Blurring the Lines Between Online and Offline Marketing

If you’re with the majority, you’ve become fairly active in the social sphere.  Tweeting, posting, commenting and the like.  But to what end? We’ve begun to see a shift in social… while it does enjoy a life of its own, companies are beginning to understand that it’s simply part of a larger plan.  The line between your online and offline marketing efforts should begin to blur. The idea of social is truly that – to interact with others.

Blurring online and offline marketing

Source: Google Images

Here, a few ways to blur the lines between online and offline marketing:

  1. Host a local event. Network f2f with people whom you only know online. Shake hands, have a conversation, bring someone with you.  Get social!  Then video tape the event and edit it for your blog or website, Post photos on pinterest and instagram.  You might even post a short list of questions for attendees to consider before the event. After the event, create an infograph of the answers. See? The line is blurred already!
  2. Write a personal letter – on real stationary –to a rock star Unknown-1follower who engages with your brand via social (retweets you often, or mentions you in blog posts, for example).  Put it in an envelope with a real stamp and mail it.  I know – crazy, huh? But watch the impact it has on the recipient.
  3. If you run a sweepstakes or contest that’s 100% online, create a Grand Prize event that brings it to life.  Videotape the winner being handed his new car key, big check, or speedboat (you get the picture), and share it via social platforms.  Not only will you bring your social campaign to life, and generate additional PR for your promotion, you’ll also remind consumers that yes, someone really does win these things.
  4. Give bloggers the VIP treatment.  If you’re hosting an event, invite local bloggers to stop by before the public storms the location. Roll out the red  carpet and give them something fantastic to write about!  Even if the event is closed to the public, those bloggers will help spread the word about what a cool brand you are – and you’ll build interest for your brand.
  5. Fulfillment is the logistics end of your marketing programs.  Many marketers don’t think about Fulfillment when it comes to Social, but even social media is the delivery of a (virtual) promise!  Send your new followers some swag… a t-shirt, mug, or other small premium, as a thank you for engaging with you online.  Be sure you include your social contact info on anything you send out – it takes your message to the streets!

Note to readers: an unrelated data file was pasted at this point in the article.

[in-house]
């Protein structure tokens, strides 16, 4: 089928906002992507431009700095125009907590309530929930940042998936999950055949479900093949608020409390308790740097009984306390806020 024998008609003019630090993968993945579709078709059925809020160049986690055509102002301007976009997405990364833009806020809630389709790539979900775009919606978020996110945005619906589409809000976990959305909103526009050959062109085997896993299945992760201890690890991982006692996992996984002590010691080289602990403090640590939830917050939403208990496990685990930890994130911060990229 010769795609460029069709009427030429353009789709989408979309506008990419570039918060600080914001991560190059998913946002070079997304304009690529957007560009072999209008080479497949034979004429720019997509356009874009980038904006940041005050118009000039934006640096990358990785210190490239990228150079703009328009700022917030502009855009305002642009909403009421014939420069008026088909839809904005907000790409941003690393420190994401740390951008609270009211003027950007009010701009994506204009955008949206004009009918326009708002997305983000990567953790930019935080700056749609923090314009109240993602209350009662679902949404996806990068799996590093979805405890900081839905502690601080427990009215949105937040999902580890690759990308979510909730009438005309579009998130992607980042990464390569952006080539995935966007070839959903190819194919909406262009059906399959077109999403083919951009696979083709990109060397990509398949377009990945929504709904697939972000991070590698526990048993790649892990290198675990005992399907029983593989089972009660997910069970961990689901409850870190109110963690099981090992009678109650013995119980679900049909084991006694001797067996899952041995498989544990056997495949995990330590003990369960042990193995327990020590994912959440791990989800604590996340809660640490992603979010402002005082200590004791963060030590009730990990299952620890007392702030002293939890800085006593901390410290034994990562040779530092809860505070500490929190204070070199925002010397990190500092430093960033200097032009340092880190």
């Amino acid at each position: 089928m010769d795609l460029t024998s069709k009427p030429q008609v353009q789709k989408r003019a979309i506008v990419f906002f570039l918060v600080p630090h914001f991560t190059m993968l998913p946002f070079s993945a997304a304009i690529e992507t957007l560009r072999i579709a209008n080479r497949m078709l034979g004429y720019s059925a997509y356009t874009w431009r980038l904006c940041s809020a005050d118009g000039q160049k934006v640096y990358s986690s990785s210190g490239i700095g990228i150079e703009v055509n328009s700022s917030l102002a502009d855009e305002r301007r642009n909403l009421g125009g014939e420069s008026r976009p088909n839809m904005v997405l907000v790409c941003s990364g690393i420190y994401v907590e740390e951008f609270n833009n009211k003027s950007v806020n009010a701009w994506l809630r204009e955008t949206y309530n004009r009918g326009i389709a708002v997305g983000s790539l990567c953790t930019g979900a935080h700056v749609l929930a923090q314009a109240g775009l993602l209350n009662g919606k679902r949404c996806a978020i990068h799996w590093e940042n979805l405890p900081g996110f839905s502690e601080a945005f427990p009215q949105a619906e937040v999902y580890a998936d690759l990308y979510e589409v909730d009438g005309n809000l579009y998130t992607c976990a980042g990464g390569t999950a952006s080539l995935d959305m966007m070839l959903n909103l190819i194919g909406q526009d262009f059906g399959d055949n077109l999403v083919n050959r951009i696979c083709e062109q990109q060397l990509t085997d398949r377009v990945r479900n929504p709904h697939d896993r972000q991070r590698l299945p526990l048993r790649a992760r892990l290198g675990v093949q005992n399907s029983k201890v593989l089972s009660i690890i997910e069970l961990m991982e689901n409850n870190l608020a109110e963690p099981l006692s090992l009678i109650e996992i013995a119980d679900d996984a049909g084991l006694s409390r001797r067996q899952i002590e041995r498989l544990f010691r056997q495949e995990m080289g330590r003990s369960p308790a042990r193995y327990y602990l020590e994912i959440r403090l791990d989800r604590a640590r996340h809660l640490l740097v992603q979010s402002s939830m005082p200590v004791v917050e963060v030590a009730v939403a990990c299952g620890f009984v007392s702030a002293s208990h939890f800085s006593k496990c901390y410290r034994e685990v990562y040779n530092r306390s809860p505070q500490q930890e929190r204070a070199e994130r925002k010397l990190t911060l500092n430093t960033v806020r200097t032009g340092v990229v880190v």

6. There are thousands of infographs being posted, shared and seen on social platforms like Pinterest, reddit and corporate blogs.  Take this idea a step further.  Once you’ve shared your infograph socially, bring it to life! For example, at my former agency, we had one of our infographs printed on heavy vinyl (banner stock), added a dowel at bottom and a ribbon for hanging at the top and sent it out to brands interested in games as a marketing tactic.  We received dozens of calls and emails from both clients and prospective clients thanking us for the banner and telling us it was hanging in their office for reference.

Regardless of what social platforms you utilize, finding ways to engage with online followers and friends in a real, dimensional way, will work to bring your brand to life, and give customers (followers, friends and connections) a chance to see that you’re more than just an avatar or icon.

Navigating and managing your brand’s social media presence can be overwhelming. Creating brand cohesion across across all channels is terribly important. And the right words – well, they mean everything. I’d love to help you out with any or all of these three. Would you like to chat? Let’s connect and create something fantastic!

This article was originally posted at  SJI @ the mic.


About Beth M. Wood

Beth M. Wood is a marketing and writing professional. She's been working in the marketing industry since the early 90s, and feeding her shopping habit with copywriting gigs since 2004. On August 1, 2013, she made the jump to full-time freelance writer, marketer, and social media manager. Beth is highly adept at creating and managing integrated marketing programs that get brands noticed. She's also well known for creating and maintaing a strong brand voice across all channels. She is a word geek, a grammar snob and a boot camp junkie. Which means she believes in giving 100% to every project she takes on - large or small. She earned her BA in writing from Webster University and serves as Senior Content Strategist at Scorch.
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